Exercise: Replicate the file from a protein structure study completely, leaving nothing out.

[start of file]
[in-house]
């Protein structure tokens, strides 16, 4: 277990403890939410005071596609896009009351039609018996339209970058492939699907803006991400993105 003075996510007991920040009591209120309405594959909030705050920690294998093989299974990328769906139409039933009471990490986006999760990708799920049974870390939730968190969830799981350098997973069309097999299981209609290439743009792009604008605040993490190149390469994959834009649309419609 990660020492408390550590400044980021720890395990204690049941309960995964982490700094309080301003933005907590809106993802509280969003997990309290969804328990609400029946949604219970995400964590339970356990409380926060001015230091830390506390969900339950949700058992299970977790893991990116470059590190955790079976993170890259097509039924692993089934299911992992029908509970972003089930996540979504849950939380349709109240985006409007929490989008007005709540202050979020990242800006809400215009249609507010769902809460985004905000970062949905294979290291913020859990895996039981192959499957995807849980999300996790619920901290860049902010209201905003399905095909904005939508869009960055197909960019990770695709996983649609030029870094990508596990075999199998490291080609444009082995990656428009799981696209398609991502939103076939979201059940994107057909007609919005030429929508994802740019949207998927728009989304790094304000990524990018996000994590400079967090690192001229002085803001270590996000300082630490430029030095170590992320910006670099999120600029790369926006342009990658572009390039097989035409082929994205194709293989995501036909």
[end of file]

[in-house]
């Protein structure tokens, strides 16, 4: 277990403890939410005071596609896009009351039609018996339209970058492939699907803006991400993105 003075996510007991920040009591209120309405594959909030705050920690294998093989299974990328769906139409039933009471990490986006999760990708799920049974870390939730968190969830799981350098997973069309097999299981209609290439743009792009604008605040993490190149390469994959834009649309419609 990660020492408390550590400044980021720890395990204690049941309960995964982490700094309080301003933005907590809106993802509280969003997990309290969804328990609400029946949604219970995400964590339970356990409380926060001015230091830390506390969900339950949700058992299970977790893991990116470059590190955790079976993170890259097509039924692993089934299911992992029908509970972003089930996540979504849950939380349709109240985006409007929490989008007005709540202050979020990242800006809400215009249609507010769902809460985004905000970062949905294979290291913020859990895996039981192959499957995807849980999300996790619920901290860049902010209201905003399905095909904005939508869009960055197909960019990770695709996983649609030029870094990508596990075999199998490291080609444009082995990656428009799981696209398609991502939103076939979201059940994107057909007609919005030429929508994802740019949207998927728009989304790094304000990524990018996000994590400079967090690192001229002085803001270590996000300082630490430029030095170590992320910006670099999120600029790369926006342009990658572009390039097989035409082929994205194709293989995501036909």